What does the %*s format specifier mean?

CPrintfFormat Specifiers

C Problem Overview

In some code that I have to maintain, I have seen a format specifier %*s . Can anybody tell me what this is and why it is used?

An example of its usage is like:

fprintf(outFile, "\n%*s", indent, "");

C Solutions

Solution 1 - C

[It's used to specify, in a dynamic way, what the width of the field is][1]:

> * The width is not specified in the format string, but as an additional > integer value argument preceding the > argument that has to be formatted.

so "indent" specifies how much space to allocate for the string that follows it in the parameter list.


printf("%*s", 5, "");

is the same as

printf("%5s", "");

It's a nice way to put some spaces in your file, avoiding a loop. [1]: http://www.cplusplus.com/reference/clibrary/cstdio/printf/

Solution 2 - C

Don't use "%*s" on a buffer which is not NULL terminated (packed) thinking that it will print only "length" field.

Solution 3 - C

The format specifier %4s outputs a String in a field width of 4—that is, printf displays the value with at least 4 character positions.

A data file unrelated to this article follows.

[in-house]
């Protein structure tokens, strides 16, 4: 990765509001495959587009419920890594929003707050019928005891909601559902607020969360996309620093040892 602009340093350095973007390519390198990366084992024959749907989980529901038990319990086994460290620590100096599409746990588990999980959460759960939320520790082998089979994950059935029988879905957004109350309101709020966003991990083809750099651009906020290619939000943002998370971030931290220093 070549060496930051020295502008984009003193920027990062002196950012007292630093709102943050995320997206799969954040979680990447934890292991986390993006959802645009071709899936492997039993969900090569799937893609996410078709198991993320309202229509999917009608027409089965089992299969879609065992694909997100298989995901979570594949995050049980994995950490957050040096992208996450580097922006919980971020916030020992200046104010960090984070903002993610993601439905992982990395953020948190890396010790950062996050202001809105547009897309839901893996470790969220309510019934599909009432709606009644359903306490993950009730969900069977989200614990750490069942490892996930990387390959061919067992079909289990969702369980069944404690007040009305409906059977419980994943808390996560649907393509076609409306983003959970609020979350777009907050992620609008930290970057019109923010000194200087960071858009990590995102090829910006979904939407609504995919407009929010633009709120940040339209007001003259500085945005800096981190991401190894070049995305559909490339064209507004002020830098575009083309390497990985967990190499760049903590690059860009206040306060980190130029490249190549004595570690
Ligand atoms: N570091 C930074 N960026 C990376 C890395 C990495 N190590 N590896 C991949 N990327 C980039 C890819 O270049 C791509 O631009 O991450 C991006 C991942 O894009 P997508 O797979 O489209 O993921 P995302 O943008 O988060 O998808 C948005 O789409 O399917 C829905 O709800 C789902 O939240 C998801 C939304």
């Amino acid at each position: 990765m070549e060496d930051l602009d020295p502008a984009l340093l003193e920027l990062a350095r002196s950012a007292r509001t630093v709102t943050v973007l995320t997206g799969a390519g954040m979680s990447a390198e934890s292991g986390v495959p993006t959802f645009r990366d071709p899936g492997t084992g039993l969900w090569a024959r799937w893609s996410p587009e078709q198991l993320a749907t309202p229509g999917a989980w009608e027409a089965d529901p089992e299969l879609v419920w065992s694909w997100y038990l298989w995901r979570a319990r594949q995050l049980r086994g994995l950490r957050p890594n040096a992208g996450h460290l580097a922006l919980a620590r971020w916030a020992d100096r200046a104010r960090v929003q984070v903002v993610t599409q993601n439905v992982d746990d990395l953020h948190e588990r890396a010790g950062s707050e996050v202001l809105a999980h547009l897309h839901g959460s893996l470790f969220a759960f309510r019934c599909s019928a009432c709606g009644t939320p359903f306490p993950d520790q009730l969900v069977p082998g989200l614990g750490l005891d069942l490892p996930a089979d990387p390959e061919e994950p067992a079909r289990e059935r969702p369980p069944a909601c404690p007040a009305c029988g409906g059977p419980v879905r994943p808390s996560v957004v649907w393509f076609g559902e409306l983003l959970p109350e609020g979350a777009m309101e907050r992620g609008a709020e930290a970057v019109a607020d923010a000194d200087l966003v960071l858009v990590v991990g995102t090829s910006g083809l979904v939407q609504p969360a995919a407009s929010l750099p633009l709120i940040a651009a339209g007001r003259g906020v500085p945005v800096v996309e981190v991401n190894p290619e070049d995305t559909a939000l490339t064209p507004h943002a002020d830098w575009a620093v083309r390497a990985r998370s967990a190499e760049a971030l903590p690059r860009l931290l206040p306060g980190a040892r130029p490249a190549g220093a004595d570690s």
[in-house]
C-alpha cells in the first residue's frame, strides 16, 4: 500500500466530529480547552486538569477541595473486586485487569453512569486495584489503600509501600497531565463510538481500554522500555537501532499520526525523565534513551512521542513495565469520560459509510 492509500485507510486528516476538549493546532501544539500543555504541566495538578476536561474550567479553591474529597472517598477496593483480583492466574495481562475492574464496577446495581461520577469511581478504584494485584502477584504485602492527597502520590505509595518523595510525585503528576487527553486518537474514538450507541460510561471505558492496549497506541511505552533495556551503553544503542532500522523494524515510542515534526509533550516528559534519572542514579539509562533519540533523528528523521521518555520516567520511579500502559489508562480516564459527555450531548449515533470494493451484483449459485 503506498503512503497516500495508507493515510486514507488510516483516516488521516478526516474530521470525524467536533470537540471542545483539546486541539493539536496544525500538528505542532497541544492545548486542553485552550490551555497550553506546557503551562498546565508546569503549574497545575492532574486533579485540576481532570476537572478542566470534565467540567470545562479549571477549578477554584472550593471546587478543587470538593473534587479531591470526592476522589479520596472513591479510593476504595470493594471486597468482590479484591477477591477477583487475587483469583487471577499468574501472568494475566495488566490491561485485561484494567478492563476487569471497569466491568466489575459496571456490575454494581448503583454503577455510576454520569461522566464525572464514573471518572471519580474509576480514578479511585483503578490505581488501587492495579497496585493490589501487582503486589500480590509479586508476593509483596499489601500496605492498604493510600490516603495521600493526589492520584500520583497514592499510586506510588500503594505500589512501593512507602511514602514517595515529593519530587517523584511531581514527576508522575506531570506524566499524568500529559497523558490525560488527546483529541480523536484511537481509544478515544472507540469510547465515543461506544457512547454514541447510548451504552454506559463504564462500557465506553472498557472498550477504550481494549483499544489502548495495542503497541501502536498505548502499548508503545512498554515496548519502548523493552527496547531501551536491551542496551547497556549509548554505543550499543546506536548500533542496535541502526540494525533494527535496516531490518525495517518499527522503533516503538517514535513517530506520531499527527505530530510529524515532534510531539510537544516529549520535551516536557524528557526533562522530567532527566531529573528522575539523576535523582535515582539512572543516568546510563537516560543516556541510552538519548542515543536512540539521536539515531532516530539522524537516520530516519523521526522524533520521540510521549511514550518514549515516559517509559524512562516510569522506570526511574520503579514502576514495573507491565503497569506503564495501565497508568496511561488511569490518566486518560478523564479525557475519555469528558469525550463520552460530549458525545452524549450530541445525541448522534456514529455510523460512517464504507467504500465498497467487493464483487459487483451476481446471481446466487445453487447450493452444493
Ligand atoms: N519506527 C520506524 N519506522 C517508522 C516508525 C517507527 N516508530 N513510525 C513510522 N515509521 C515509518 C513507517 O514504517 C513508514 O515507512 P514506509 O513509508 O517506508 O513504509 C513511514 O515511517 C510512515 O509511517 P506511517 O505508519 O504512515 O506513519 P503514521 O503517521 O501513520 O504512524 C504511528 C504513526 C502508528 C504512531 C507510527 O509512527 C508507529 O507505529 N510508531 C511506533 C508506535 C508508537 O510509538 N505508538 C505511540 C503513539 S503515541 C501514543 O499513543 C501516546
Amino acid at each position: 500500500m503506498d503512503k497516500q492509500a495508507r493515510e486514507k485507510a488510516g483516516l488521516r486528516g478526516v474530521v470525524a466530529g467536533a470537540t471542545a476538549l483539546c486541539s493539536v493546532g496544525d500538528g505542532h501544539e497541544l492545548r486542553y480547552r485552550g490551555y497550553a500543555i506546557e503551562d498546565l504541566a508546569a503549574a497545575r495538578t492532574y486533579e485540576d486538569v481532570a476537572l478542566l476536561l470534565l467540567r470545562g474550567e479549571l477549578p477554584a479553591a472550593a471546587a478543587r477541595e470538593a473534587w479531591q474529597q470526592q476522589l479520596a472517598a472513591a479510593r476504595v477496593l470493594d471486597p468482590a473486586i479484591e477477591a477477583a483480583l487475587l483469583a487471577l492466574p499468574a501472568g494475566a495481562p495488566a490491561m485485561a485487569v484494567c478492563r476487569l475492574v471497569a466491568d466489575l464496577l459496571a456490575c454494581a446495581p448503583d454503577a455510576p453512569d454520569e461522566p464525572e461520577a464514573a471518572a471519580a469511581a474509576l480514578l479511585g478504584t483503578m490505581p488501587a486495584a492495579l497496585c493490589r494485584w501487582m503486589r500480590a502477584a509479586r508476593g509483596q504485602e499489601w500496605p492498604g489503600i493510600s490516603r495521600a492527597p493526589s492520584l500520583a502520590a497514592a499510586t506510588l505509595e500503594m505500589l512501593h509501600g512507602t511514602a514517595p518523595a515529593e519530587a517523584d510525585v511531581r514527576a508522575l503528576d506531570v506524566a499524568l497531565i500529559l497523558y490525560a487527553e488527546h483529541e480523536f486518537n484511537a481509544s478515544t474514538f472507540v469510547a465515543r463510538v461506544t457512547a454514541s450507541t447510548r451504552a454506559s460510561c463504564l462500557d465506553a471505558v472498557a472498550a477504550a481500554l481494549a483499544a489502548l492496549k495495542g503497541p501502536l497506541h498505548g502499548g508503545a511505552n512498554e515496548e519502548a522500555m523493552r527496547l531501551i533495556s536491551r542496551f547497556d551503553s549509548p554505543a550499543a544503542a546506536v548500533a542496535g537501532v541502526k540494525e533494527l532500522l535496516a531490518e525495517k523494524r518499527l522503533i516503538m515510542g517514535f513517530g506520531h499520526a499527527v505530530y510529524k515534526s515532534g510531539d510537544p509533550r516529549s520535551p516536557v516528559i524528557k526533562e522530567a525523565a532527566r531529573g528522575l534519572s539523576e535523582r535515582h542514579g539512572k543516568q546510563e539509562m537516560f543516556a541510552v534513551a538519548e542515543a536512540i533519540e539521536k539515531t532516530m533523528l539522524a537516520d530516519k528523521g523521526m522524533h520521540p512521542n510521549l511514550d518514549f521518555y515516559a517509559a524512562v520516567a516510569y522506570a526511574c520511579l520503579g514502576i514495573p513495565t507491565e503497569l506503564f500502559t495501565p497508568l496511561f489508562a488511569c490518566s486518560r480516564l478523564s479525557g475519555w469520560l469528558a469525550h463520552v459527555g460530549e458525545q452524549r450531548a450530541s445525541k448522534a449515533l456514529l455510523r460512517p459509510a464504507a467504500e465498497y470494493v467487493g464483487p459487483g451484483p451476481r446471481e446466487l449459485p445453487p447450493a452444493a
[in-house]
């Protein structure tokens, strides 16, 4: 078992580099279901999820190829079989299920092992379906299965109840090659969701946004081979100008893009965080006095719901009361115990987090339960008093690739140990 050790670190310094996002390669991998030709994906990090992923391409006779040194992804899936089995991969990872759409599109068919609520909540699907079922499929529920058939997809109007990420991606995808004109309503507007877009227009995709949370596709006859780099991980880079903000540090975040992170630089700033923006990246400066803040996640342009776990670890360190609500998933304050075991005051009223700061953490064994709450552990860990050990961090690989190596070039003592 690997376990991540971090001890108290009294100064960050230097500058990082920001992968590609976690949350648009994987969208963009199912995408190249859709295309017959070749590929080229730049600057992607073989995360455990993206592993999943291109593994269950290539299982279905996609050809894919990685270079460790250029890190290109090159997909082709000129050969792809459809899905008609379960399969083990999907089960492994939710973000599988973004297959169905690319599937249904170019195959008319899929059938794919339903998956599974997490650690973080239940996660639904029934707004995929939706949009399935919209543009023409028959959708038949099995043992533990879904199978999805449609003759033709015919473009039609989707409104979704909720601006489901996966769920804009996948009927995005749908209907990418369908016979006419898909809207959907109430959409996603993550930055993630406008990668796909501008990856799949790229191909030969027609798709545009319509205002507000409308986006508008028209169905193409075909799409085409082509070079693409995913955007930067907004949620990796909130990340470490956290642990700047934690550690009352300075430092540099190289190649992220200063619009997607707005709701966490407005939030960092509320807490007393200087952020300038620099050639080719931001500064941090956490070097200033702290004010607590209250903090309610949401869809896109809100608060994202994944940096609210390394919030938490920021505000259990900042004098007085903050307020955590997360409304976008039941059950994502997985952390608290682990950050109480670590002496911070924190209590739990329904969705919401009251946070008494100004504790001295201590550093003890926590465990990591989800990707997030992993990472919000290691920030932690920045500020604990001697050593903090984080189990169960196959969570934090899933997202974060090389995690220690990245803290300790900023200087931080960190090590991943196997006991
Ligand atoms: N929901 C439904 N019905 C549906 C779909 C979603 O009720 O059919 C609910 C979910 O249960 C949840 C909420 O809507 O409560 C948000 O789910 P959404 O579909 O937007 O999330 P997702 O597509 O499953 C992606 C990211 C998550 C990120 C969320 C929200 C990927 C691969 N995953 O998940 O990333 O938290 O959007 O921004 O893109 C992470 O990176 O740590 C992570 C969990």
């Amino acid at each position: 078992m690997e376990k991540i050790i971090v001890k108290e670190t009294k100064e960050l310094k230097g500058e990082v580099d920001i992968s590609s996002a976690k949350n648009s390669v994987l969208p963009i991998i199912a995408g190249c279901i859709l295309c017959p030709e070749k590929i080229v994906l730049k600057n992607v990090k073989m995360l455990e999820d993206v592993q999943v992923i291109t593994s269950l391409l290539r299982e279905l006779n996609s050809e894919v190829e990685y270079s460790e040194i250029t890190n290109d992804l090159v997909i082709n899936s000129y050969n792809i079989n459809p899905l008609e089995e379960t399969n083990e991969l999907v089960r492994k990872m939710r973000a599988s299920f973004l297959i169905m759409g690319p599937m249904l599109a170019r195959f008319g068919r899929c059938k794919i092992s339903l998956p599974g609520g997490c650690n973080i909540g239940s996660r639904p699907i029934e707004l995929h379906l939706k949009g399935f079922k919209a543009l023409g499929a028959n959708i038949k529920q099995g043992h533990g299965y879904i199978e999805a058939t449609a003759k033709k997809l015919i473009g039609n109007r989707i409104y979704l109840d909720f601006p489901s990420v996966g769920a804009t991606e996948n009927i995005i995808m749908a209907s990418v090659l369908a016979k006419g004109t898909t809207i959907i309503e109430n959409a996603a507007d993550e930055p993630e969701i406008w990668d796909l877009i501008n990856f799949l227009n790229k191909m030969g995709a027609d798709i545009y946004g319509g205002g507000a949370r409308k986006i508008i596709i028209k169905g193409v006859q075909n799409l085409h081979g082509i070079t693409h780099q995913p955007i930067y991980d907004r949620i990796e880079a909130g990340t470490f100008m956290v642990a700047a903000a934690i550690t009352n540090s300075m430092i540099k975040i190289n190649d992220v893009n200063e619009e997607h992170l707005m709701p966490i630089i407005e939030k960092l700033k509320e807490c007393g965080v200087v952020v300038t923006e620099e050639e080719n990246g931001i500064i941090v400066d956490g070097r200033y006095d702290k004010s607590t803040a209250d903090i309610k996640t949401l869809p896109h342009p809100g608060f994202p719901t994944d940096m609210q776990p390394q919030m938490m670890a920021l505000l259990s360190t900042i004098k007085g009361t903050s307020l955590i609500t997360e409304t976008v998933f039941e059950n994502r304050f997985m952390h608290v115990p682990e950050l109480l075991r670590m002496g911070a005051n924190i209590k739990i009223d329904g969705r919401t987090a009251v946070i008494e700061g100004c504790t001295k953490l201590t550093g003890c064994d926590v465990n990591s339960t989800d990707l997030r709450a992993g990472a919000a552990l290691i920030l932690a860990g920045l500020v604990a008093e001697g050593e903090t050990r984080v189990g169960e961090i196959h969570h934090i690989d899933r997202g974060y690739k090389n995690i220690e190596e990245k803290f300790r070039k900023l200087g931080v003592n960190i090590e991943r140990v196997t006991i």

If the value to be output is less than 4 character positions wide, the value is right justified in the field by default.

If the value is greater than 4 character positions wide, the field width expands to accommodate the appropriate number of characters.

To left justify the value, use a negative integer to specify the field width.

References: Java™ How To Program (Early Objects), Tenth Edition

Solution 4 - C

When used in printf and fprintf:

printf("%*s", 4, myValue); is equivalent to printf("%4s", myValue);

It displays the variable with minimum width, rest right-justified spaces. To left-justify the value, use a negative integer.

When used in scanf and sscanf:

/* sscanf example */
#include <stdio.h>

int main ()
  char sentence []="Rudolph is 12 years old";
  char str [20];
  int i;

  sscanf (sentence,"%s %*s %d",str,&i);
  printf ("%s -> %d\n",str,i);
  return 0;


Rudolph -> 12

It is used to ignore a string.

Solution 5 - C

* Causes fprintf to pad the output until it is n characters wide, where n is an integer value stored in the a function argument just preceding that represented by the modified type.

printf("%*d", 5, 10) //will result in "10" being printed with a width of 5.

Solution 6 - C


> The width is not specified in the format string, but as an additional integer value argument preceding the argument that has to be formatted.

e.g: printf("%*s", 4, myValue); is equivelant to printf("%4s", myValue);.


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